On remand from the California Supreme Court, the First District Court of Appeal again considered the case of Tomlinson v. County of Alameda (Case No. A125471) in light of the Supreme Court’s holding (54 Cal.4th 281) that the exhaustion of administrative remedies provision as set forth in Public Resources Code section 21177, subdivision (e), applies to a public agency’s decision that a project is categorically exempt under CEQA. The Supreme Court’s ruling overturned the Court of Appeal’s earlier decision (188 Cal.App.4th 1406) that the exhaustion requirement does not apply to categorical exemptions and remanded the matter to the Court of Appeal. On remand, the Court of Appeal considered the Tomlinsons’ contentions that their objections at the public hearings were sufficient to satisfy the exhaustion requirement and that the public agency misled them.
In 2008, Alameda County approved a subdivision development, finding it categorically exempt from CEQA under the “infill exemption.” (CEQA Guidelines, § 15332.) Under this section, a project is categorically exempt as infill development if it is consistent with the applicable general plan and zoning designations; occurs within city limits on a site no more than five acres substantially surrounded by urban uses; has no value as habitat for endangered species; would not result in significant effects to traffic, noise, air quality or water quality, and can be adequately served by utilities and public services. On appeal, the Tomlinsons first argued the residential subdivision would not comply with the zoning ordinance and would not be served by existing utilities. On this issue, the Court found the Tomlinsons failed to set forth all material evidence and thus waived their argument. The Tomlinsons next asserted that the subdivision was located in unincorporated Alameda County and was not within the “city limits” as required by the infill exemption. The Court concluded that the Tomlinsons failed to exhaust their administrative remedies and thus waived this claim as well. According to the Court, neither the Tomlinsons nor other local residents specifically challenged the County’s reliance on the exemption on the ground that the project would not occur “within the city limits.” The Court found the Tomlinsons’ arguments to “lack persuasive force” and thus concluded they were barred from asserting their “within the city limits” argument.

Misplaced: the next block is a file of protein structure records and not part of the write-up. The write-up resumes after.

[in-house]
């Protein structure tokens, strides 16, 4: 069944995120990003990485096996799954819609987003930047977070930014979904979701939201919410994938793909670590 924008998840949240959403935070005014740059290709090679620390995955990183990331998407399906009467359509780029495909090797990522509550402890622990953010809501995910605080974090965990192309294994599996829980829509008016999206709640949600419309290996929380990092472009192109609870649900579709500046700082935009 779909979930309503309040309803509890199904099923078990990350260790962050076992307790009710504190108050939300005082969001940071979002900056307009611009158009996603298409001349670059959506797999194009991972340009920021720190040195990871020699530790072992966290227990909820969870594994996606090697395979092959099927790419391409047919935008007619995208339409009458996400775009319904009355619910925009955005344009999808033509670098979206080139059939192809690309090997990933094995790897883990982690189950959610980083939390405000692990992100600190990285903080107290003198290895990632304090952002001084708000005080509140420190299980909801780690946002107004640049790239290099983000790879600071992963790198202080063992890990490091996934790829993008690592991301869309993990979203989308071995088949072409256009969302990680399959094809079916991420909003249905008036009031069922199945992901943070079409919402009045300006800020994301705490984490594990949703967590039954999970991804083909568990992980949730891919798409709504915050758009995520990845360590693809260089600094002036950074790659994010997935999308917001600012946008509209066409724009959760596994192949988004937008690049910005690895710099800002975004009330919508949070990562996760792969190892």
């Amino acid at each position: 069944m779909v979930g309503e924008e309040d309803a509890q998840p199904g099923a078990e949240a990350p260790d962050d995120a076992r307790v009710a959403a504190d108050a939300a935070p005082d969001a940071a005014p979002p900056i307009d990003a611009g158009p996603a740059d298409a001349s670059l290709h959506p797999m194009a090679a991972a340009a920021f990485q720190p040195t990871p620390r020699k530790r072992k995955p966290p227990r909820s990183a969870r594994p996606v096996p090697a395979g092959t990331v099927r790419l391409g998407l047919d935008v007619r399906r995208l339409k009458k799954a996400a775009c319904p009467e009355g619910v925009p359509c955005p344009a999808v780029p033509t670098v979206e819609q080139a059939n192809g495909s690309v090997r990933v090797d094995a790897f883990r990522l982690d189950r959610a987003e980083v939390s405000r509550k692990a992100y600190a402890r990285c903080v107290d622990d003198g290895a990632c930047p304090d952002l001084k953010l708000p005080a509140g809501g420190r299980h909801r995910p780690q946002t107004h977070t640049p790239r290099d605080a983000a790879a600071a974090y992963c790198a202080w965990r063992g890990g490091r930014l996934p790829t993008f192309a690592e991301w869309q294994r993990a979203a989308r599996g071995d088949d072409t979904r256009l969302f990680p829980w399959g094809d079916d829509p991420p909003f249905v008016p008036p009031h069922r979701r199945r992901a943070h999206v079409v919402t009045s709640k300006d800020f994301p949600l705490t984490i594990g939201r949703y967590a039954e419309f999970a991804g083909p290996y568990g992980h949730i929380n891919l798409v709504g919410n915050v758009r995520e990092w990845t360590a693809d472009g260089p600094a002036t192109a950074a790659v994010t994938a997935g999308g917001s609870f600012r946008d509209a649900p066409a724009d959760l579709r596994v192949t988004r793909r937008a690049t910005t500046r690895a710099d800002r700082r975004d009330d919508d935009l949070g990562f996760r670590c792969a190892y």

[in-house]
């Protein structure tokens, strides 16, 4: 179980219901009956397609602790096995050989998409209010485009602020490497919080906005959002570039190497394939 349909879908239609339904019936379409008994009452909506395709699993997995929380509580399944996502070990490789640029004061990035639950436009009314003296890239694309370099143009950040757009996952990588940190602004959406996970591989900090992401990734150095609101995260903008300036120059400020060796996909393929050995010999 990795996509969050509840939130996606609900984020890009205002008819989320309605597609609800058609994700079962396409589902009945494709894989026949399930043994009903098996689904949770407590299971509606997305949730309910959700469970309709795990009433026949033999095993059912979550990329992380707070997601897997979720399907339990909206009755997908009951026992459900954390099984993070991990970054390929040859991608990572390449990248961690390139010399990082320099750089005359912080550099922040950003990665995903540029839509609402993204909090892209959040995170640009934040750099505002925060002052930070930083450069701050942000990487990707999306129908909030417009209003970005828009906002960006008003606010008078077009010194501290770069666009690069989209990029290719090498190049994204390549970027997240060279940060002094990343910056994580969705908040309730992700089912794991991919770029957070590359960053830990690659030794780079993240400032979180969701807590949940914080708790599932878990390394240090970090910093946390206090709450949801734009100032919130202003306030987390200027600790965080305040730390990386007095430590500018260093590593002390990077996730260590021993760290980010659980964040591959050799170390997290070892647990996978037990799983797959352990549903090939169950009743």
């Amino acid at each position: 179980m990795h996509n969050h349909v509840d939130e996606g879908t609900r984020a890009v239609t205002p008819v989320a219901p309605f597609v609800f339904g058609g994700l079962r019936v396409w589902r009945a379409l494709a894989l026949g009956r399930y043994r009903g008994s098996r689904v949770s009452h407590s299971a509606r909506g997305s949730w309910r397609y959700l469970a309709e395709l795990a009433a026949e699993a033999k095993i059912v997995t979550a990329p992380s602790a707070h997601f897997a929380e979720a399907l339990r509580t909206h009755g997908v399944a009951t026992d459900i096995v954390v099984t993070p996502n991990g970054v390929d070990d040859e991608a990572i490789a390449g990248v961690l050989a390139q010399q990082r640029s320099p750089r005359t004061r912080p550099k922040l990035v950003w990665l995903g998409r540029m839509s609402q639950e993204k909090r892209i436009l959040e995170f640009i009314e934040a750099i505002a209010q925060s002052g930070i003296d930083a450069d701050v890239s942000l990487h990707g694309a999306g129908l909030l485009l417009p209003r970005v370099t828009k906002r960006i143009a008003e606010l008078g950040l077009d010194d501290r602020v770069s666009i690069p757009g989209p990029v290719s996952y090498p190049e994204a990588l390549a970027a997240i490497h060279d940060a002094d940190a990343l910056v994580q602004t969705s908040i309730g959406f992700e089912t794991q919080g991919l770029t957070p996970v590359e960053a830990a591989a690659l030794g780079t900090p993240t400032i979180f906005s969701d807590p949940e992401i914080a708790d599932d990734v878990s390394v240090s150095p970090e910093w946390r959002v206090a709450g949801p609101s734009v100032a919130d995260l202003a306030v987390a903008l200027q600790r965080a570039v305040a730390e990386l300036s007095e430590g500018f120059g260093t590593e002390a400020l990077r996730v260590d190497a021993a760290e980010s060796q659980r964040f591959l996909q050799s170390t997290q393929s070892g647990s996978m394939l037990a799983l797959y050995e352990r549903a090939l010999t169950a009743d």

The Court did, however, agree with one of the Tomlinsons’ two remaining contentions that the County failed to consider the applicable exceptions to the infill exemption. CEQA Guidelines, section 15300.2, precludes an agency from relying on a categorical exemption if there is a reasonable possibility that the activity will have a significant effect on the environment due to unusual circumstances (unusual circumstances exemption) or if the cumulative impact of successive projects of the same type in the same place, over time is significant (cumulative impact exemption). To the extent the Tomlinsons argued the County erred in failing to apply the unusual circumstances exception, the Court held the Tomlinsons failed to provide substantial evidence in support of their claims and “provide[d] no analysis demonstrating that the alleged circumstances differ from the circumstances of the projects generally covered by the in-fill development exemption.” Indeed, the Court noted that “traffic congestion, inadequate parking, and the obstruction of viewsheds are precisely the circumstances one would expect to see in a ‘proposed development that occurs within city limits on a project site [that is] substantially surrounded by urban uses.’”
The Court also rejected the Tomlinsons’ assertion that the County tried to “mitigate its way into the exemption”. On this issue, the Tomlinsons pointed to nothing in the record that would alert the Board that it could not impose conditions to mitigate the project’s impact and thus failed to exhaust their administrative remedies.
However, the Court found that the County’s failure to consider the cumulative impact exception to the infill exemption constituted a prejudicial abuse of discretion. Although the court noted that an agency’s exemption determination generally supports an implication that the exceptions to the exemption do not apply, “the record in this case affirmatively demonstrates that the Board did not consider the cumulative impact [exception].” The Court noted that, in testimony at the public hearings, neighbors expressed concern regarding the cumulative impact of increased development in the area over the last several decades and noted concern over traffic impacts and insufficient street width, parking problems and a concern that the project may include rental properties with “multi-family occupancy” that would each need to park “five to seven cars.” In sum, the “evidence paints a picture of a semi-rural area that has had concerns about … increased development…”
In light of the concerns as expressed during the public hearing, the Court held that the Board was required to consider the cumulative impact exception to the infill exemption. In so holding, however, the Court “confine[d] [its] analysis to whether the Board was required to decide this question and express[ed] no opinion as to whether the cumulative impact exception applies in this case.”
Four years after initial project approval, the matter has now been remanded back to the trial court with instructions to issue a writ of mandate directing the County to set aside its project approval and to reconsider approval of the subdivision, specifically, by determining whether the cumulative impact exception renders the infill exemption inapplicable.
Written By: Tina Thomas and Ashle Crocker
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